For Your Health and Beauty

(page 2)

Today, many types of palm trees are used in large quantities by the pharmaceutical and cosmetics industries. The Saw Palmetto from Florida, (Serenoa repens (Bart.) Small) contains acids and sterols which are highly therapeutic. Before Europeans arrived in Florida, the Seminole Indians used the fruits to treat urinary problems. Early Americans used these fruits to treat such things as difficulty in urinating, as an aphrodisiac, and even to increase breast size! It wasn’t until the 1970‘s that serious work was done with it, notably in French and German laboratories. Today, the extract of the fruit is the base of many products used in the treatment of the enlarged prostrate. In most Latin and German countries it is treated as a medicine and refunded by the state. In Anglo-Saxon countries it is considered to be a food supplement and demand is rising rapidly. This international success has led to an increase in demand for these fruits. 4000 tons of fruit are harvested annually in Florida to satisfy demand. The fruits come from trees in the wild which are numerous. Their growth rate is very slow, and there are no artificial plantations. Other extracts from this palm enter into cosmetic products such as those created for oily skin and for the struggle against baldness. Homeopathic treatments use these fruit for prostatitis.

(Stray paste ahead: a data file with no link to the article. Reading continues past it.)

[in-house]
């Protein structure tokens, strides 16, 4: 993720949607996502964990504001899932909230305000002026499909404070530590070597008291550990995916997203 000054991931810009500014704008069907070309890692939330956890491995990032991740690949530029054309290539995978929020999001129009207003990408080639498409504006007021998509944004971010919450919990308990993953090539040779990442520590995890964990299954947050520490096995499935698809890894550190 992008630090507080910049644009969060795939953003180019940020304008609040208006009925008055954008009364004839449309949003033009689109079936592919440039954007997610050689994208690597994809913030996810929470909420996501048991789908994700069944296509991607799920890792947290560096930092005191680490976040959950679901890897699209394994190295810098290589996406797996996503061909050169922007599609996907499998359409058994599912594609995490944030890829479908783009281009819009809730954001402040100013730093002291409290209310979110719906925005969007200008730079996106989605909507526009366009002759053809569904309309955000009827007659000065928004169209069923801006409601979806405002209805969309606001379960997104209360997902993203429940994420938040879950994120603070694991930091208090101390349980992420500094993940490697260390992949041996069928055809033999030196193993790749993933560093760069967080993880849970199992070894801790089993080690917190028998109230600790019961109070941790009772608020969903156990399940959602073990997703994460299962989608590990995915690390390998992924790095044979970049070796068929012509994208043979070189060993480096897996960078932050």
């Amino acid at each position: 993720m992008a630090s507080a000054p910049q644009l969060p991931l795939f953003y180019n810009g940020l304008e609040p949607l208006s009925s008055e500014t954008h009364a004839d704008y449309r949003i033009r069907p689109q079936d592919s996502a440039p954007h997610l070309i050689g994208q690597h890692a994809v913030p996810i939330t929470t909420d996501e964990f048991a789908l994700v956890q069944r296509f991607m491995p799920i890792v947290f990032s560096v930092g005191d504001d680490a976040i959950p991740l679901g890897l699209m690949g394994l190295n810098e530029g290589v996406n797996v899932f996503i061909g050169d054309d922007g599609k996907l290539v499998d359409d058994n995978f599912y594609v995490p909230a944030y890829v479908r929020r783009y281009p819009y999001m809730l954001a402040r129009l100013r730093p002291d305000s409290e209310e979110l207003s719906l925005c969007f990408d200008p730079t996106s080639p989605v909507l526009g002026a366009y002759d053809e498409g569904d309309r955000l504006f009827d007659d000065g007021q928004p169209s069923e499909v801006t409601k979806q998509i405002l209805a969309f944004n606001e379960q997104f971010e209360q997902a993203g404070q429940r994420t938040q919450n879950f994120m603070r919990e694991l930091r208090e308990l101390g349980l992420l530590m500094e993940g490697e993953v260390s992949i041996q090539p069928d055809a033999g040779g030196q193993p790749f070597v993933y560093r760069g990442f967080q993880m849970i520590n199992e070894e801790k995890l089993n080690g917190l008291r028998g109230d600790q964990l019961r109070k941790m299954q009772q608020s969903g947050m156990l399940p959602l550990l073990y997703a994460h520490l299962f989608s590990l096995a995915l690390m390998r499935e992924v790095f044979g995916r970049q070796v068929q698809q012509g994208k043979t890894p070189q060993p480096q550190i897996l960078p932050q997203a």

The coconut (Cocos nucifera L.) produces Copra oil, used to make the famous Tahiti “Mono_” (suntan lotion). One litre of oil is left to macerate with 12 gardenia taitensis flowers. Coconut oil is a base product for greases and wetting agents, used for soaps. In fact, every time you use soap or shower gel, coprah oil is almost certainly present as a wetting agent. Coconut milk is also used in cosmetics and homeopathic remedies for certain allergies.

The palm Elaeis guineesis Jacq, the famous African oil palm, gives us oil from the fruit pulp as well as from the stone. These are also widely used as fats, emulsions, and wetting agents in cosmetic formulations. The fruit pulp contains vitamins A and E. These have anti-oxygenating properties which are being investigated as food supplements.

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  02-02-23 - 11:26GMT
 What's New?
 New palm book
 Date: 24-05-2004

An Encyclopedia of Cultivated Palms
by Robert Lee Riffle, Paul Craft.
 New: Issue 48
 Date: 24-05-2004
Chamaerops 48
has been published in the Members Area.
 Archive complete!
 Date: 03-12-2002
All Chamaerops issues can now be found in the archive: More than 350 articles are on-line!
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 Date: 28-08-2002
Chamaerops mags 13, 14, 15 and 16 have been added to the members area. More than 250 articles are now online!
 42 as free pdf-file
 Date: 05-08-2002
Free Download! Chamaerops No. 42 can be downloaded for free to intruduce the new layout and size to our visitors
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 Date: 23-07-2002
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 Book List
 Date: 28-05-2001
Take a look at our brand new Book List edited by Carolyn Strudwick
 New Book
 Date: 25-01-2001
'Palmen in Mitteleuropa'
by Mario Stähler
This german book tells you all about how to cultivate your palms in Central Europe. more...